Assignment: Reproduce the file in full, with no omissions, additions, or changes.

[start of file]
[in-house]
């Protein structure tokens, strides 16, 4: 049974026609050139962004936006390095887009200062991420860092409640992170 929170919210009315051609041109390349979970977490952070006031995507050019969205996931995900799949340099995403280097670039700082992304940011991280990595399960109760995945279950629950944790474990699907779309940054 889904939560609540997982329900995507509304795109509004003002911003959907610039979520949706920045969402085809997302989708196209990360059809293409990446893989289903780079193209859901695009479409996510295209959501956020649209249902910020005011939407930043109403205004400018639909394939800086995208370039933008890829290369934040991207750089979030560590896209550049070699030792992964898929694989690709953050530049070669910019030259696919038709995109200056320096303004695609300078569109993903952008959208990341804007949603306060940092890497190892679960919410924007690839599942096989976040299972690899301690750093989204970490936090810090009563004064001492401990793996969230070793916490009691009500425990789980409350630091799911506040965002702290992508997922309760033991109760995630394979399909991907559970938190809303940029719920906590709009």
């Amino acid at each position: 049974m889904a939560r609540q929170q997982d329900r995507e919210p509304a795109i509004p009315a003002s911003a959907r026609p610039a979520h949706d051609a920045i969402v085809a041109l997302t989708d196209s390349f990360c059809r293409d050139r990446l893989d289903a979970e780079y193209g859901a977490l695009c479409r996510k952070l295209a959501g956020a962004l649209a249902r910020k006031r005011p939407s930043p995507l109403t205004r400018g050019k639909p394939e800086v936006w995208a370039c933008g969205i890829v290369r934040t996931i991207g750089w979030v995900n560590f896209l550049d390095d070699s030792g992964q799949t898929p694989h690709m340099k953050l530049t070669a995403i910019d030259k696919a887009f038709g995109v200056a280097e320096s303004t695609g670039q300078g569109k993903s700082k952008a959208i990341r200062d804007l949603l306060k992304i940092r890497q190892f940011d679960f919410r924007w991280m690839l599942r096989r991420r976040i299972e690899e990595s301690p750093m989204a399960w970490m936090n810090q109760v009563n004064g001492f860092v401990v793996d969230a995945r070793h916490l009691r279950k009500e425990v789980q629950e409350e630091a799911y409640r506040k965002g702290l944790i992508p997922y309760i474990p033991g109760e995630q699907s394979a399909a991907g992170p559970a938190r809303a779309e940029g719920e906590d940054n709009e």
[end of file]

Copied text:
[in-house]
């Protein structure tokens, strides 16, 4: 049974026609050139962004936006390095887009200062991420860092409640992170 929170919210009315051609041109390349979970977490952070006031995507050019969205996931995900799949340099995403280097670039700082992304940011991280990595399960109760995945279950629950944790474990699907779309940054 889904939560609540997982329900995507509304795109509004003002911003959907610039979520949706920045969402085809997302989708196209990360059809293409990446893989289903780079193209859901695009479409996510295209959501956020649209249902910020005011939407930043109403205004400018639909394939800086995208370039933008890829290369934040991207750089979030560590896209550049070699030792992964898929694989690709953050530049070669910019030259696919038709995109200056320096303004695609300078569109993903952008959208990341804007949603306060940092890497190892679960919410924007690839599942096989976040299972690899301690750093989204970490936090810090009563004064001492401990793996969230070793916490009691009500425990789980409350630091799911506040965002702290992508997922309760033991109760995630394979399909991907559970938190809303940029719920906590709009």
């Amino acid at each position: 049974m889904a939560r609540q929170q997982d329900r995507e919210p509304a795109i509004p009315a003002s911003a959907r026609p610039a979520h949706d051609a920045i969402v085809a041109l997302t989708d196209s390349f990360c059809r293409d050139r990446l893989d289903a979970e780079y193209g859901a977490l695009c479409r996510k952070l295209a959501g956020a962004l649209a249902r910020k006031r005011p939407s930043p995507l109403t205004r400018g050019k639909p394939e800086v936006w995208a370039c933008g969205i890829v290369r934040t996931i991207g750089w979030v995900n560590f896209l550049d390095d070699s030792g992964q799949t898929p694989h690709m340099k953050l530049t070669a995403i910019d030259k696919a887009f038709g995109v200056a280097e320096s303004t695609g670039q300078g569109k993903s700082k952008a959208i990341r200062d804007l949603l306060k992304i940092r890497q190892f940011d679960f919410r924007w991280m690839l599942r096989r991420r976040i299972e690899e990595s301690p750093m989204a399960w970490m936090n810090q109760v009563n004064g001492f860092v401990v793996d969230a995945r070793h916490l009691r279950k009500e425990v789980q629950e409350e630091a799911y409640r506040k965002g702290l944790i992508p997922y309760i474990p033991g109760e995630q699907s394979a399909a991907g992170p559970a938190r809303a779309e940029g719920e906590d940054n709009e």